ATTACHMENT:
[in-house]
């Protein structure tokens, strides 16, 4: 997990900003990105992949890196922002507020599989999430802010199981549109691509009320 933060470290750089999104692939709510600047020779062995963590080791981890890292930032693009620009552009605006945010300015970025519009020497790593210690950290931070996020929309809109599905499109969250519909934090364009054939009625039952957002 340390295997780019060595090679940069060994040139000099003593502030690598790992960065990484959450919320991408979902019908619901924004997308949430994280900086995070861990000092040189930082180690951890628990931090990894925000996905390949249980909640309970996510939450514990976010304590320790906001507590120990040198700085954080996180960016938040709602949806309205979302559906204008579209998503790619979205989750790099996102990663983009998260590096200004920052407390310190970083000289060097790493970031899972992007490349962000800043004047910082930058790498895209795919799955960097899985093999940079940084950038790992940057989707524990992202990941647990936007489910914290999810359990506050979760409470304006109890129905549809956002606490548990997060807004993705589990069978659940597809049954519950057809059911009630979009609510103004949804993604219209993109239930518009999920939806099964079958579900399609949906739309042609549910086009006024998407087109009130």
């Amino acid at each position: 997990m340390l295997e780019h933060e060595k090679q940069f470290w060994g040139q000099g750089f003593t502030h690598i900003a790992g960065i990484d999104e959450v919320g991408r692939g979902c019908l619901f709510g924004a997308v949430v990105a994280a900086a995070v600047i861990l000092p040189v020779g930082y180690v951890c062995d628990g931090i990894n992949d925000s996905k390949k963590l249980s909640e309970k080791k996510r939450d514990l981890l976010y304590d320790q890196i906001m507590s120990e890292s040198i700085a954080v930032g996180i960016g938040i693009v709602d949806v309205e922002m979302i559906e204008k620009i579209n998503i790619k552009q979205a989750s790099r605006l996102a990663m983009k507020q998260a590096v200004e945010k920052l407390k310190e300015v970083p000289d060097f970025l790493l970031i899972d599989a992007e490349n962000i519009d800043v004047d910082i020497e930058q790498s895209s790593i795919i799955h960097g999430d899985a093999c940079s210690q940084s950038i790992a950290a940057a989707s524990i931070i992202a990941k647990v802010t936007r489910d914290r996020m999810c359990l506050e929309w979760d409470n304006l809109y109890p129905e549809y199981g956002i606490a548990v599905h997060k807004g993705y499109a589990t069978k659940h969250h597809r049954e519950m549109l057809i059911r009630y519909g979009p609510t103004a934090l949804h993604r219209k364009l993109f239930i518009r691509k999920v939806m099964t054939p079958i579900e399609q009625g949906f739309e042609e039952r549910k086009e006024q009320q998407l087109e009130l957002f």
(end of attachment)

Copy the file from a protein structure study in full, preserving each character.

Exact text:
[in-house]
């Protein structure tokens, strides 16, 4: 997990900003990105992949890196922002507020599989999430802010199981549109691509009320 933060470290750089999104692939709510600047020779062995963590080791981890890292930032693009620009552009605006945010300015970025519009020497790593210690950290931070996020929309809109599905499109969250519909934090364009054939009625039952957002 340390295997780019060595090679940069060994040139000099003593502030690598790992960065990484959450919320991408979902019908619901924004997308949430994280900086995070861990000092040189930082180690951890628990931090990894925000996905390949249980909640309970996510939450514990976010304590320790906001507590120990040198700085954080996180960016938040709602949806309205979302559906204008579209998503790619979205989750790099996102990663983009998260590096200004920052407390310190970083000289060097790493970031899972992007490349962000800043004047910082930058790498895209795919799955960097899985093999940079940084950038790992940057989707524990992202990941647990936007489910914290999810359990506050979760409470304006109890129905549809956002606490548990997060807004993705589990069978659940597809049954519950057809059911009630979009609510103004949804993604219209993109239930518009999920939806099964079958579900399609949906739309042609549910086009006024998407087109009130």
């Amino acid at each position: 997990m340390l295997e780019h933060e060595k090679q940069f470290w060994g040139q000099g750089f003593t502030h690598i900003a790992g960065i990484d999104e959450v919320g991408r692939g979902c019908l619901f709510g924004a997308v949430v990105a994280a900086a995070v600047i861990l000092p040189v020779g930082y180690v951890c062995d628990g931090i990894n992949d925000s996905k390949k963590l249980s909640e309970k080791k996510r939450d514990l981890l976010y304590d320790q890196i906001m507590s120990e890292s040198i700085a954080v930032g996180i960016g938040i693009v709602d949806v309205e922002m979302i559906e204008k620009i579209n998503i790619k552009q979205a989750s790099r605006l996102a990663m983009k507020q998260a590096v200004e945010k920052l407390k310190e300015v970083p000289d060097f970025l790493l970031i899972d599989a992007e490349n962000i519009d800043v004047d910082i020497e930058q790498s895209s790593i795919i799955h960097g999430d899985a093999c940079s210690q940084s950038i790992a950290a940057a989707s524990i931070i992202a990941k647990v802010t936007r489910d914290r996020m999810c359990l506050e929309w979760d409470n304006l809109y109890p129905e549809y199981g956002i606490a548990v599905h997060k807004g993705y499109a589990t069978k659940h969250h597809r049954e519950m549109l057809i059911r009630y519909g979009p609510t103004a934090l949804h993604r219209k364009l993109f239930i518009r691509k999920v939806m099964t054939p079958i579900e399609q009625g949906f739309e042609e039952r549910k086009e006024q009320q998407l087109e009130l957002f």